No retrial for Curtis Vance | Arkansas Blog

Thursday, February 3, 2011

No retrial for Curtis Vance

Posted By on Thu, Feb 3, 2011 at 2:58 PM

There'll probably be no retrial of Curtis Vance, Anne Pressly's killer, on a charge that he raped a former Marianna school teacher. A jury couldn't reach a verdict in the case yesterday. The former teacher doesn't want to endure another trial. When seven jurors won't accept powerful DNA evidence that Vance's sperm was found in a rape examination and on the victim's bathrobe — buttressed by a confession to Little Rock police that he later disavowed — you can see that the prosecution faced an uphill climb.

The jury split 7-5 for acquittal. It's not known which jurors favored acquittal, but the jury was split racially 7-5, with blacks in the majority. Vance's attorney, Bill James, told Fox 16 yesterday that it was possible the racial composition of the jury played a role in the outcome. Vance, a native of the area, is black. The victim, who'd moved to Marianna as part of the Teach for America program, is white.

Prosecutor Fletcher Long said the victim had told him following the verdict she didn't intend to return to Marianna to testify again. "I told her I'd leave the decision to her, but if she changed her mind in the next few days to let me know." He said he doubted she'd return. He added:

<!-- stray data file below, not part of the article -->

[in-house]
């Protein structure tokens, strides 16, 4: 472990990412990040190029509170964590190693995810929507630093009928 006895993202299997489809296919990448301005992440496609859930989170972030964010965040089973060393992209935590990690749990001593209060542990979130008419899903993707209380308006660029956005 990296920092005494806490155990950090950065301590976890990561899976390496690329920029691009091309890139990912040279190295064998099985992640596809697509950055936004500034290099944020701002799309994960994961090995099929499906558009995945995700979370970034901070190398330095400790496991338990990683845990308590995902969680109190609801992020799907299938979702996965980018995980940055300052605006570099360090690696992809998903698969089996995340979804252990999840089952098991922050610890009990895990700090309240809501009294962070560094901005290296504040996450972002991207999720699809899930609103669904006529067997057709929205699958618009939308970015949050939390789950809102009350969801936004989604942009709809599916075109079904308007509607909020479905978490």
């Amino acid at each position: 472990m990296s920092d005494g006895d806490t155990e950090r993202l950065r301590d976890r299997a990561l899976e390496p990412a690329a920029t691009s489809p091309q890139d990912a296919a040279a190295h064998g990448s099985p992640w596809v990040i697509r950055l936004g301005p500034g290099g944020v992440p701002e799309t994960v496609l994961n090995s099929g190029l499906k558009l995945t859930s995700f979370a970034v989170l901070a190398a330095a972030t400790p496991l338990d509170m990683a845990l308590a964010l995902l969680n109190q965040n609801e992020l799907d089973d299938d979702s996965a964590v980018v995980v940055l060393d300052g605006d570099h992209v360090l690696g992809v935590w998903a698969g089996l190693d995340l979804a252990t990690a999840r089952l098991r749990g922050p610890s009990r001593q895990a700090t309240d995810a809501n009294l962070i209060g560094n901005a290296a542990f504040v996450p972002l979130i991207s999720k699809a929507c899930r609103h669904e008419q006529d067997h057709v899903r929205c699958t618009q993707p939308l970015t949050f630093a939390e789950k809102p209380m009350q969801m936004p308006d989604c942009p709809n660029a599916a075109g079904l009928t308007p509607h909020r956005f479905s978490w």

"Nothing like getting raped in your house and having it happen to you again."

UPDATE: Fox 16's David Goins talked with Kristen Edwards, the rape victim, about her experience.

"When it comes right down to it, I'm no longer willing to put my family or myself through the emotional or financial turmoil of returning for another trial or potentially multiple other trials that would most likely have the same outcome as the one we received the other day," Edwards says.

Vance is serving a life sentence, though he's appealing that conviction in Pressly's slaying. He denied raping Edwards and said he couldn't explain the apparent presence of his DNA. His attorney generally raised questions about the validity of DNA evidence.

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